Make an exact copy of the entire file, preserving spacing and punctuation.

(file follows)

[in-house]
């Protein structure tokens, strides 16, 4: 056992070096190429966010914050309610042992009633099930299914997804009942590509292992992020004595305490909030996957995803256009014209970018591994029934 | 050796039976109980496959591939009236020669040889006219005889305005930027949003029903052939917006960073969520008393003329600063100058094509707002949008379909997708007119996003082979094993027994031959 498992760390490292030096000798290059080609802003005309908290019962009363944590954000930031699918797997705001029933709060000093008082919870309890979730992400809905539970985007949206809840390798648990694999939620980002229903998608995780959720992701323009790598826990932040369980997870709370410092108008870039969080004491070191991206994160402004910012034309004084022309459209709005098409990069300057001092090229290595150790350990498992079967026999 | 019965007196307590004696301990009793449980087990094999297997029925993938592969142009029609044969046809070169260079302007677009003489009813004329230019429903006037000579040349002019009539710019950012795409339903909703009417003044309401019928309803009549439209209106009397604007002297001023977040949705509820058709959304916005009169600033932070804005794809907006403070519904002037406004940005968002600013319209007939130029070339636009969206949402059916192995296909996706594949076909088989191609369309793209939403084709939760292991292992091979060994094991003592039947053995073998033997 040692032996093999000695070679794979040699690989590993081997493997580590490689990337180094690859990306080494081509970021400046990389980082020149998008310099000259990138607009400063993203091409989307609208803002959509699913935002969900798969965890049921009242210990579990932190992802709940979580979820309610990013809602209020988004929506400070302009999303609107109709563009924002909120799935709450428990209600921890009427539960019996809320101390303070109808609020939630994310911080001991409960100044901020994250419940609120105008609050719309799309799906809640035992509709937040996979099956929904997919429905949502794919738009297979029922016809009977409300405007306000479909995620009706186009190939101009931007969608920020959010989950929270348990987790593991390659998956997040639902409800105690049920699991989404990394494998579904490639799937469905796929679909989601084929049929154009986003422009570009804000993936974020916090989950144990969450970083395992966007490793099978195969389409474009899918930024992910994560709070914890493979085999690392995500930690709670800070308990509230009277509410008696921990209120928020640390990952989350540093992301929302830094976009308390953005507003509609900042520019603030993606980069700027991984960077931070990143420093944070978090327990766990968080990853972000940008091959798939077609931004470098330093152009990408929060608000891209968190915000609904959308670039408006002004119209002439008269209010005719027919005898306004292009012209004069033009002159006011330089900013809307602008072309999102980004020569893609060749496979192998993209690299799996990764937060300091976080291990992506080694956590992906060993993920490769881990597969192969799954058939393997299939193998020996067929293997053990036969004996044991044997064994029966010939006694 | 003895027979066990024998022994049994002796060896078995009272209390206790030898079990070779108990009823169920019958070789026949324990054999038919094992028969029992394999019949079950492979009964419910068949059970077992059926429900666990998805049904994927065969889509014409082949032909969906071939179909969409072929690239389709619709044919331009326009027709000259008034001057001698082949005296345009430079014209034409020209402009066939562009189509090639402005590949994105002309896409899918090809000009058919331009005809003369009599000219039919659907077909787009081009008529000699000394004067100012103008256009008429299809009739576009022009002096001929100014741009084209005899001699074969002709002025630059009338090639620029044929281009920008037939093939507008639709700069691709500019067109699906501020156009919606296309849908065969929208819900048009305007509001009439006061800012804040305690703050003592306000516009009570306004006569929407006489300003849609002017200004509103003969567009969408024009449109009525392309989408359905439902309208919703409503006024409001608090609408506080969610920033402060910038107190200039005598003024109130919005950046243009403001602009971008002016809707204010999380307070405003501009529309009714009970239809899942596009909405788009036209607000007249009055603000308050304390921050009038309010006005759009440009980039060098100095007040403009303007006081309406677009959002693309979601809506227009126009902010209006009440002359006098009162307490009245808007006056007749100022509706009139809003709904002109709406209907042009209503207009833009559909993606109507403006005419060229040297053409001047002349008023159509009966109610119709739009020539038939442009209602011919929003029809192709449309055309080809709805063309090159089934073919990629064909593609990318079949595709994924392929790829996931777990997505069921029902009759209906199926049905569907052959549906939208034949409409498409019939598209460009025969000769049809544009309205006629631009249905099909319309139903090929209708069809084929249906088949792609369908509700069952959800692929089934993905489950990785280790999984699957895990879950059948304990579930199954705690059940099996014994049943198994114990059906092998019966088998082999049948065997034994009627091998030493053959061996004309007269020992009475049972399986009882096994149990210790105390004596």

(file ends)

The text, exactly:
[in-house]
């Protein structure tokens, strides 16, 4: 056992070096190429966010914050309610042992009633099930299914997804009942590509292992992020004595305490909030996957995803256009014209970018591994029934 | 050796039976109980496959591939009236020669040889006219005889305005930027949003029903052939917006960073969520008393003329600063100058094509707002949008379909997708007119996003082979094993027994031959 498992760390490292030096000798290059080609802003005309908290019962009363944590954000930031699918797997705001029933709060000093008082919870309890979730992400809905539970985007949206809840390798648990694999939620980002229903998608995780959720992701323009790598826990932040369980997870709370410092108008870039969080004491070191991206994160402004910012034309004084022309459209709005098409990069300057001092090229290595150790350990498992079967026999 | 019965007196307590004696301990009793449980087990094999297997029925993938592969142009029609044969046809070169260079302007677009003489009813004329230019429903006037000579040349002019009539710019950012795409339903909703009417003044309401019928309803009549439209209106009397604007002297001023977040949705509820058709959304916005009169600033932070804005794809907006403070519904002037406004940005968002600013319209007939130029070339636009969206949402059916192995296909996706594949076909088989191609369309793209939403084709939760292991292992091979060994094991003592039947053995073998033997 040692032996093999000695070679794979040699690989590993081997493997580590490689990337180094690859990306080494081509970021400046990389980082020149998008310099000259990138607009400063993203091409989307609208803002959509699913935002969900798969965890049921009242210990579990932190992802709940979580979820309610990013809602209020988004929506400070302009999303609107109709563009924002909120799935709450428990209600921890009427539960019996809320101390303070109808609020939630994310911080001991409960100044901020994250419940609120105008609050719309799309799906809640035992509709937040996979099956929904997919429905949502794919738009297979029922016809009977409300405007306000479909995620009706186009190939101009931007969608920020959010989950929270348990987790593991390659998956997040639902409800105690049920699991989404990394494998579904490639799937469905796929679909989601084929049929154009986003422009570009804000993936974020916090989950144990969450970083395992966007490793099978195969389409474009899918930024992910994560709070914890493979085999690392995500930690709670800070308990509230009277509410008696921990209120928020640390990952989350540093992301929302830094976009308390953005507003509609900042520019603030993606980069700027991984960077931070990143420093944070978090327990766990968080990853972000940008091959798939077609931004470098330093152009990408929060608000891209968190915000609904959308670039408006002004119209002439008269209010005719027919005898306004292009012209004069033009002159006011330089900013809307602008072309999102980004020569893609060749496979192998993209690299799996990764937060300091976080291990992506080694956590992906060993993920490769881990597969192969799954058939393997299939193998020996067929293997053990036969004996044991044997064994029966010939006694 | 003895027979066990024998022994049994002796060896078995009272209390206790030898079990070779108990009823169920019958070789026949324990054999038919094992028969029992394999019949079950492979009964419910068949059970077992059926429900666990998805049904994927065969889509014409082949032909969906071939179909969409072929690239389709619709044919331009326009027709000259008034001057001698082949005296345009430079014209034409020209402009066939562009189509090639402005590949994105002309896409899918090809000009058919331009005809003369009599000219039919659907077909787009081009008529000699000394004067100012103008256009008429299809009739576009022009002096001929100014741009084209005899001699074969002709002025630059009338090639620029044929281009920008037939093939507008639709700069691709500019067109699906501020156009919606296309849908065969929208819900048009305007509001009439006061800012804040305690703050003592306000516009009570306004006569929407006489300003849609002017200004509103003969567009969408024009449109009525392309989408359905439902309208919703409503006024409001608090609408506080969610920033402060910038107190200039005598003024109130919005950046243009403001602009971008002016809707204010999380307070405003501009529309009714009970239809899942596009909405788009036209607000007249009055603000308050304390921050009038309010006005759009440009980039060098100095007040403009303007006081309406677009959002693309979601809506227009126009902010209006009440002359006098009162307490009245808007006056007749100022509706009139809003709904002109709406209907042009209503207009833009559909993606109507403006005419060229040297053409001047002349008023159509009966109610119709739009020539038939442009209602011919929003029809192709449309055309080809709805063309090159089934073919990629064909593609990318079949595709994924392929790829996931777990997505069921029902009759209906199926049905569907052959549906939208034949409409498409019939598209460009025969000769049809544009309205006629631009249905099909319309139903090929209708069809084929249906088949792609369908509700069952959800692929089934993905489950990785280790999984699957895990879950059948304990579930199954705690059940099996014994049943198994114990059906092998019966088998082999049948065997034994009627091998030493053959061996004309007269020992009475049972399986009882096994149990210790105390004596």